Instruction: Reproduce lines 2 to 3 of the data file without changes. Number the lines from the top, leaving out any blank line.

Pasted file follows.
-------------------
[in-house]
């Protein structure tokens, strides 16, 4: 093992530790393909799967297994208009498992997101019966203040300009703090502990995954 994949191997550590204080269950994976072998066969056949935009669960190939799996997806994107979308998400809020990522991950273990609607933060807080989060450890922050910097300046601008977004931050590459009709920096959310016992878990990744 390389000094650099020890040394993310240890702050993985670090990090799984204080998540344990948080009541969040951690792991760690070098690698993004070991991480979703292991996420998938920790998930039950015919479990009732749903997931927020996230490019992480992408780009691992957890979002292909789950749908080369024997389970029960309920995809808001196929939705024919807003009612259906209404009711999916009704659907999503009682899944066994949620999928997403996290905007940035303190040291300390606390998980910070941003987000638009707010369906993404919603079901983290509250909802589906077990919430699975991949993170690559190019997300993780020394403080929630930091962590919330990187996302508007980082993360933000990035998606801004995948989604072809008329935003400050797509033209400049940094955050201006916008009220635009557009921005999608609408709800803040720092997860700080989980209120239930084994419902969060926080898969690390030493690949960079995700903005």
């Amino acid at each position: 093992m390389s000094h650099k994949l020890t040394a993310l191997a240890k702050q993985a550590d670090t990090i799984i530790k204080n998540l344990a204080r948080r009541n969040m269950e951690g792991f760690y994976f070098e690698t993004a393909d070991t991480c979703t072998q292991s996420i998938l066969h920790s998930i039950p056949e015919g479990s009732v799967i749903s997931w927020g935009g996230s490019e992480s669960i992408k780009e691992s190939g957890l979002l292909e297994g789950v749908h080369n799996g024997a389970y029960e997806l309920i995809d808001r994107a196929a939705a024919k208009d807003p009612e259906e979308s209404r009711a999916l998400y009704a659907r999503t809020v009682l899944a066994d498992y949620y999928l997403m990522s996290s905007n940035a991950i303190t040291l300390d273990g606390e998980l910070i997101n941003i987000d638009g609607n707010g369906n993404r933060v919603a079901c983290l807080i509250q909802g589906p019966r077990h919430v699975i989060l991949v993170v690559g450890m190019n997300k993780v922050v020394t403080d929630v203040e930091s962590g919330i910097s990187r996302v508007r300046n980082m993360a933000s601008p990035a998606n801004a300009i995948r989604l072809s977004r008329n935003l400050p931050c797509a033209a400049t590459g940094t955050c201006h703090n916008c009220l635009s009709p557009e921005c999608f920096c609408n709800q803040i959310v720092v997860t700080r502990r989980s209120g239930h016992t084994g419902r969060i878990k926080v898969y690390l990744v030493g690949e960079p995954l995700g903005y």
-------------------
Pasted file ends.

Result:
């Protein structure tokens, strides 16, 4: 093992530790393909799967297994208009498992997101019966203040300009703090502990995954 994949191997550590204080269950994976072998066969056949935009669960190939799996997806994107979308998400809020990522991950273990609607933060807080989060450890922050910097300046601008977004931050590459009709920096959310016992878990990744 390389000094650099020890040394993310240890702050993985670090990090799984204080998540344990948080009541969040951690792991760690070098690698993004070991991480979703292991996420998938920790998930039950015919479990009732749903997931927020996230490019992480992408780009691992957890979002292909789950749908080369024997389970029960309920995809808001196929939705024919807003009612259906209404009711999916009704659907999503009682899944066994949620999928997403996290905007940035303190040291300390606390998980910070941003987000638009707010369906993404919603079901983290509250909802589906077990919430699975991949993170690559190019997300993780020394403080929630930091962590919330990187996302508007980082993360933000990035998606801004995948989604072809008329935003400050797509033209400049940094955050201006916008009220635009557009921005999608609408709800803040720092997860700080989980209120239930084994419902969060926080898969690390030493690949960079995700903005």
């Amino acid at each position: 093992m390389s000094h650099k994949l020890t040394a993310l191997a240890k702050q993985a550590d670090t990090i799984i530790k204080n998540l344990a204080r948080r009541n969040m269950e951690g792991f760690y994976f070098e690698t993004a393909d070991t991480c979703t072998q292991s996420i998938l066969h920790s998930i039950p056949e015919g479990s009732v799967i749903s997931w927020g935009g996230s490019e992480s669960i992408k780009e691992s190939g957890l979002l292909e297994g789950v749908h080369n799996g024997a389970y029960e997806l309920i995809d808001r994107a196929a939705a024919k208009d807003p009612e259906e979308s209404r009711a999916l998400y009704a659907r999503t809020v009682l899944a066994d498992y949620y999928l997403m990522s996290s905007n940035a991950i303190t040291l300390d273990g606390e998980l910070i997101n941003i987000d638009g609607n707010g369906n993404r933060v919603a079901c983290l807080i509250q909802g589906p019966r077990h919430v699975i989060l991949v993170v690559g450890m190019n997300k993780v922050v020394t403080d929630v203040e930091s962590g919330i910097s990187r996302v508007r300046n980082m993360a933000s601008p990035a998606n801004a300009i995948r989604l072809s977004r008329n935003l400050p931050c797509a033209a400049t590459g940094t955050c201006h703090n916008c009220l635009s009709p557009e921005c999608f920096c609408n709800q803040i959310v720092v997860t700080r502990r989980s209120g239930h016992t084994g419902r969060i878990k926080v898969y690390l990744v030493g690949e960079p995954l995700g903005y």